Basal stenosis resistance index derived from simultaneous pressure and flow velocity measurements

EuroIntervention 2016;12:e199-e207 published online e-edition June 2016. DOI: 10.4244/EIJV12I2A33

Tim van de Hoef
Tim P. van de Hoef1,2*, MD, PhD; Ricardo Petraco3, MD; Martijn A. van Lavieren1, MSc; Sukhjinder Nijjer3, MBChB; Froukje Nolte2, MSc, PhD; Sayan Sen3, MBBS, PhD; Mauro Echavarria-Pinto4, MD; José P.S. Henriques1, MD, PhD; Karel T. Koch1, MD, PhD; Jan Baan Jr1, MD, PhD; Robbert J. de Winter1, MD, PhD; Maria Siebes2, PhD; Jos A.E. Spaan2, PhD; Jan G.P. Tijssen1, PhD; Martijn Meuwissen1,5, MD, PhD; Javier Escaned4, MD, PhD; Justin E. Davies3, MBBS, PhD; Jan J. Piek1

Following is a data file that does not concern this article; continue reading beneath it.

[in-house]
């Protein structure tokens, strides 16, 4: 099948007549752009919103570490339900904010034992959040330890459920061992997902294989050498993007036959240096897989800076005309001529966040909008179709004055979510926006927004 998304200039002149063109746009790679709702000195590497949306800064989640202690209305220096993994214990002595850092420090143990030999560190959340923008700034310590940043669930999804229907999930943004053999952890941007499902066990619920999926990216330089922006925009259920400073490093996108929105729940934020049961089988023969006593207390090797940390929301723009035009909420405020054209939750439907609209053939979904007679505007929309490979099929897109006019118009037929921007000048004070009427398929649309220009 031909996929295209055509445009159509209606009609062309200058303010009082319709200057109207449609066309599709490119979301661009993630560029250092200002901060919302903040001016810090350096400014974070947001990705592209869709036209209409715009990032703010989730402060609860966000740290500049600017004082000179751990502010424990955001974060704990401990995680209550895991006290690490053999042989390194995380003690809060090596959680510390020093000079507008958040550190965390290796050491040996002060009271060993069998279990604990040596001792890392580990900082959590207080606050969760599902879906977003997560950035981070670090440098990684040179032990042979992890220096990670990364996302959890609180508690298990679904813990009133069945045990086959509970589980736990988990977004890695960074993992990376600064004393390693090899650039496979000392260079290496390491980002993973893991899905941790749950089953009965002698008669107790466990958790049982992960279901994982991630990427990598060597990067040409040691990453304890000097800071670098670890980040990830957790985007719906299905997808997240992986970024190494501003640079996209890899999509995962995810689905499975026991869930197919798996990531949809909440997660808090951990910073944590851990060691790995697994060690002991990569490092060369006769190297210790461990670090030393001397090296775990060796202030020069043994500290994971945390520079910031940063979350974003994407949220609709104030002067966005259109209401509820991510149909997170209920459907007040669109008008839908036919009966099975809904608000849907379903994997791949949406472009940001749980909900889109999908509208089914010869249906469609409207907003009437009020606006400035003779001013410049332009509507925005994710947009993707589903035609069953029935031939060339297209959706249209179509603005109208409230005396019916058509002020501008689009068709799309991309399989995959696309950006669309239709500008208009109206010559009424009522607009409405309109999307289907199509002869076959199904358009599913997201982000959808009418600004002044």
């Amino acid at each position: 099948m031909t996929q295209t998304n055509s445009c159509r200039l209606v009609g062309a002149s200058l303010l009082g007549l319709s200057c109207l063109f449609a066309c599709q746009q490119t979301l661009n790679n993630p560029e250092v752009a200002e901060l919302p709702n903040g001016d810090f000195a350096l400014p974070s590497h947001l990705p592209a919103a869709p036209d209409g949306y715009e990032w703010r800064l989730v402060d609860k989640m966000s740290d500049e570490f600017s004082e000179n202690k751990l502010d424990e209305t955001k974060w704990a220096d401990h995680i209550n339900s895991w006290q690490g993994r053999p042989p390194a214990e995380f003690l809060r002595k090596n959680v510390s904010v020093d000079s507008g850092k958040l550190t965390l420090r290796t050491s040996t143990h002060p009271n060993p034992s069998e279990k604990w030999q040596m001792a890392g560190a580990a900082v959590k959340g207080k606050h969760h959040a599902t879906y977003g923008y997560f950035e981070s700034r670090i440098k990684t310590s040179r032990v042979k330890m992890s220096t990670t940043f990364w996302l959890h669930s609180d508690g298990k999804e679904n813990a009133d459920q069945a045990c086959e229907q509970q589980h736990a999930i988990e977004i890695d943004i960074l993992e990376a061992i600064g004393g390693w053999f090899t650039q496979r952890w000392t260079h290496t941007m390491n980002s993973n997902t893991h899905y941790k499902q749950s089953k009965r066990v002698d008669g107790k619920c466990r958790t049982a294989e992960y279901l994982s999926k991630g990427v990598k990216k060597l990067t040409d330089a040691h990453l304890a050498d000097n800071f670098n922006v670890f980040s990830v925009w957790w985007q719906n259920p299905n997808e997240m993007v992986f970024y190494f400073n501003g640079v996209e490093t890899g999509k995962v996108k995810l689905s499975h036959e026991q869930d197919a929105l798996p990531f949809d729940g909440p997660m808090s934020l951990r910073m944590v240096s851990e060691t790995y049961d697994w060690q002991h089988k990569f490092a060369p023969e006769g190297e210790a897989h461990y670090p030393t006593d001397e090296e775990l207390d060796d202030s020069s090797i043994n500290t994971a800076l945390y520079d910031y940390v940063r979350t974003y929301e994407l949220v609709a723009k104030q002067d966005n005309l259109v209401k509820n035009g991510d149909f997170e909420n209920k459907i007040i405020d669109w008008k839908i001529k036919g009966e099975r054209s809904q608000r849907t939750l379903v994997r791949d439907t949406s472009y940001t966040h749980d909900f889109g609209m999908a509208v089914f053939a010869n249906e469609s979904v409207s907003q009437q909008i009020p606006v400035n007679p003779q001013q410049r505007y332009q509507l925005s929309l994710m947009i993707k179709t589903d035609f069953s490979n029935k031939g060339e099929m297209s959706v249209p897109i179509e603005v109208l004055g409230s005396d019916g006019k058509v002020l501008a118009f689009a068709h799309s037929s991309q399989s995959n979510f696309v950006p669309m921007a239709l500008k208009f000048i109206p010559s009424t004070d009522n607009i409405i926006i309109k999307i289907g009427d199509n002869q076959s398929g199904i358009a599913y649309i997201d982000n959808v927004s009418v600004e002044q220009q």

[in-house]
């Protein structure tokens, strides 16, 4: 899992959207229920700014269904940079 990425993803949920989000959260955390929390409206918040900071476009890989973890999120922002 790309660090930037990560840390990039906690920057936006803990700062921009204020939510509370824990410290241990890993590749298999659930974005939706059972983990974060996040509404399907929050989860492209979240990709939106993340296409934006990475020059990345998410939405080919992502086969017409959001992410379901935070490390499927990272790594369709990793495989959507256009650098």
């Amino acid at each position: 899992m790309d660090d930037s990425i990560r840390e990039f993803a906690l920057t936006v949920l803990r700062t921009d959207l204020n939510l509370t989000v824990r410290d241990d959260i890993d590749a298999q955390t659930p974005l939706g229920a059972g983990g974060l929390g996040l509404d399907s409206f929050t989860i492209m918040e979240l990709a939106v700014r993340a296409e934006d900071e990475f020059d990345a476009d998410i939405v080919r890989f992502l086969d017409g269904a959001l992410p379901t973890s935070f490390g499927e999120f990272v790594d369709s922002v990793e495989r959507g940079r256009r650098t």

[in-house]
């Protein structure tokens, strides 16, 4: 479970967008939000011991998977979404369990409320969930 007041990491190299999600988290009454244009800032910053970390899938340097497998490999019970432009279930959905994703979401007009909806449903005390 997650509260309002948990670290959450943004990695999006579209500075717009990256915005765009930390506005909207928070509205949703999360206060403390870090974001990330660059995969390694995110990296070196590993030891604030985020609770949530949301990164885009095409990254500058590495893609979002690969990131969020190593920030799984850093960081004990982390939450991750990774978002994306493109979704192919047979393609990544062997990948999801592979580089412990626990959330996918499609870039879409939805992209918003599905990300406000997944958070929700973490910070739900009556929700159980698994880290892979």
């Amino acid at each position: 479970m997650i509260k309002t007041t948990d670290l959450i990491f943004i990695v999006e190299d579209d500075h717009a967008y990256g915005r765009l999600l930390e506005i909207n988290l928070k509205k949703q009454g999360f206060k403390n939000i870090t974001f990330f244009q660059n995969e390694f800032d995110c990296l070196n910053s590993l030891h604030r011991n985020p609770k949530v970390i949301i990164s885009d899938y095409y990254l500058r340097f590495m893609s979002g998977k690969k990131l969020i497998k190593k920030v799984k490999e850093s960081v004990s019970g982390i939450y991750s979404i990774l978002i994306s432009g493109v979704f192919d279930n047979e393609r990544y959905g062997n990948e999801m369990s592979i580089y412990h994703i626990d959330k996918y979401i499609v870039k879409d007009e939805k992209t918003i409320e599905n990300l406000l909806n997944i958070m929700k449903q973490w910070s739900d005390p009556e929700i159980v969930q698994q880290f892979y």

1. AMC Heart Center, Academic Medical Center, University of Amsterdam, Amsterdam, The Netherlands; 2. Department of Biomedical Engineering and Physics, Academic Medical Center, University of Amsterdam, Amsterdam, The Netherlands; 3. International Centre f

Aims: Vasodilator-free basal stenosis resistance (BSR) equals fractional flow reserve (FFR) accuracy for ischaemia-inducing stenoses. Nonetheless, basal haemodynamic variability may impai

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basal stenosis resistance indexfractional flow reservefunctional stenosis severityhyperaemic stenosis resistance indexinstantaneous wave-free ratio
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